Notwithstanding these patterns of trade and of labour and capital flows which are long-established, Ireland's decisions to scrap the independent currency in 1999 and to adopt the euro were pretty unanimous. The main political parties were in favour, as were the principal business, labour and farming organisations. But most economists who expressed a view on the issue were cautious, particularly since it was clear that the United Kingdom was not likely to join. No commentator foresaw fully the disaster that would unfold for Ireland: a decade of excessive spending growth, exploding bank credit and a spectacular property bubble were not part of the deal. It is reasonable to argue, given the entirely inappropriate policies pursued, that the decade would have ended badly even outside the euro. The capacity to pursue these inappropriate policies was, however, enhanced through membership of the currency zone, and the bubble would likely have been smaller, and the fall-out easier to manage, with an independent currency.
Banks, business corporations and finance ministries throughout Europe and beyond have been quietly preparing contingency plans for a euro break-up and some financial analysts are predicting just such an outcome. It would probably follow a failure to refinance
the enormous Italian and Spanish debt rollovers arising in 2012. The Italian bond auction on Thursday did not go well and there will be repeat examinations for the credibility of the common currency at weekly intervals in the months ahead. If the euro was to disintegrate, would Ireland have a choice of currency regime again, and what options are available?
There is no soft-option rerun of the decision to scrap the independent currency. A disorderly break-up of the eurozone would be an unprecedented policy calamity and an orderly dismantling would be unmanageable. Specifically, any notion that Ireland's debt burden could be magicked away through a euro break-up is wishful thinking. Given the extent of the political investment in the common currency, disintegration is pretty unlikely. The economic and political costs would be horrendous and the instruments to avoid this disaster are available. The most probable outcome is that the European leadership will do what is needed. This is also the best outcome for Ireland, even if the decision to join the single currency in the first place was not the best one. Currency unions have broken up before (both the rouble zone and the Jugoslav dinar zone broke up, in chaotic fashion, 20 years ago), but break-ups can go horribly wrong.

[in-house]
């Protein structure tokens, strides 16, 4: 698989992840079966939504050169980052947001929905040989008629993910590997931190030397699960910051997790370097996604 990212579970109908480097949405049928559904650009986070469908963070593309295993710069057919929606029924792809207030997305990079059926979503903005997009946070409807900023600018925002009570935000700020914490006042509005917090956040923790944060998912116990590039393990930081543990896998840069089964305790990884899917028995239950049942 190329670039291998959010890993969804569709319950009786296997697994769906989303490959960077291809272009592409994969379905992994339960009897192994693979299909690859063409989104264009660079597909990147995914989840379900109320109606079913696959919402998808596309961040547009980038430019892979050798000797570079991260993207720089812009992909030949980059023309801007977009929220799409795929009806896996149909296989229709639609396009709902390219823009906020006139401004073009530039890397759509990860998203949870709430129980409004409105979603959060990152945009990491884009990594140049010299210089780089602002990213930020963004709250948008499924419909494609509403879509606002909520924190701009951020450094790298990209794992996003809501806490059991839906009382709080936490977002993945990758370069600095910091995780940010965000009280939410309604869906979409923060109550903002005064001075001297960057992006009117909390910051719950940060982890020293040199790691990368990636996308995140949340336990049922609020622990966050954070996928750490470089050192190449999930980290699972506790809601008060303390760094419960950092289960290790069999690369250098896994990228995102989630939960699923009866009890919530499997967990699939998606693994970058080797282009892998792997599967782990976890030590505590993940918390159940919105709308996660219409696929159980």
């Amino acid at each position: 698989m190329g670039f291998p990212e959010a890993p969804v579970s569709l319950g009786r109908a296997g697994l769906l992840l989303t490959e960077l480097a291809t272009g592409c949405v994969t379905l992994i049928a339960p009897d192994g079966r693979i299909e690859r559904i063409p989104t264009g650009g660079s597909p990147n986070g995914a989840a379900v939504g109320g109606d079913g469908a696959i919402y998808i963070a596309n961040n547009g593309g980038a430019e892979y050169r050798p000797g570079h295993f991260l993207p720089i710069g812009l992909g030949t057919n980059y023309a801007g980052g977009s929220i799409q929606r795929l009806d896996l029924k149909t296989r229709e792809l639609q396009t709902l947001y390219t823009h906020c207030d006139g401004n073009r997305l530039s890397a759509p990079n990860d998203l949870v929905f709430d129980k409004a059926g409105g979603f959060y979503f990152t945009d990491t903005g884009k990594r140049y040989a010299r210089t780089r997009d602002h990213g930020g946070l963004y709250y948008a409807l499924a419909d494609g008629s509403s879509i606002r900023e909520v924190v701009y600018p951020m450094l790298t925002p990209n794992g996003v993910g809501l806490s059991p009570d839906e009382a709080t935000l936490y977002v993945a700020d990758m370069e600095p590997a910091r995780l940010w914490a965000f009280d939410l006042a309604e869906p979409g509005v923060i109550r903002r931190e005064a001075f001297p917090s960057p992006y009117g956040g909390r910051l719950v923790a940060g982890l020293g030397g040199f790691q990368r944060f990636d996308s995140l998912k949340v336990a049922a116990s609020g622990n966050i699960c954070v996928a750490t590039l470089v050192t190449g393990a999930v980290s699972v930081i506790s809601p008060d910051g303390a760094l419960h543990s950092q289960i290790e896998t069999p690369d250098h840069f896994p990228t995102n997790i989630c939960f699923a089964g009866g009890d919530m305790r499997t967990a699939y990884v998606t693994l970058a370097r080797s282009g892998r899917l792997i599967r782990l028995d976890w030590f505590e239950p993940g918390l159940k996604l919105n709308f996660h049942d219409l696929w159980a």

It has been acknowledged, most recently by Minister of State Brian Hayes, that contingency plans are being prepared by the Government, and that is reassuring. It is sound policy to hope for the best while preparing for the worst. A possible and obvious contingency plan for Ireland might involve the use of sterling for a transitional period, followed eventually by the reintroduction of an independent currency. This was precisely the course followed after the establishment of the Irish state in 1921. No separate currency was introduced until 1927 and the exchange rate was set at one-for-one with sterling from 1927 until 1979. Twenty years later the independent currency was finally abandoned, after a 52-year life-span, with the adoption of the Euro from January 1999.
A disorderly break-up of the eurozone -- and an orderly break-up is difficult to envision -- is in nobody's interests. It does not follow, even if it is conceded that we might have been better off staying out, that Ireland can painlessly engineer some kind of elegant exit from the common currency. A temporary resort to sterling might have to be undertaken if the euro breaks up disruptively, but a far better outcome would be the early adoption of measures to secure the viability of the currency regime we chose to join in 1999. This is not to deny that Ireland might have been better off without the euro, the way things have worked out.
The European project might have been better off, too. There is an irreversibility about a common currency regime that does not apply to measures eliminating trade barriers and freeing the movement of labour and capital, which can be adjusted and timetabled as circumstances alter. Once countries have abolished their currencies, the new regime had better work. It needs to be well-designed, well-managed and robust in the face of the inevitable financial crises. The common currency has failed these tests and must now be re-engineered. The alternative is a destructive crisis for the core European project.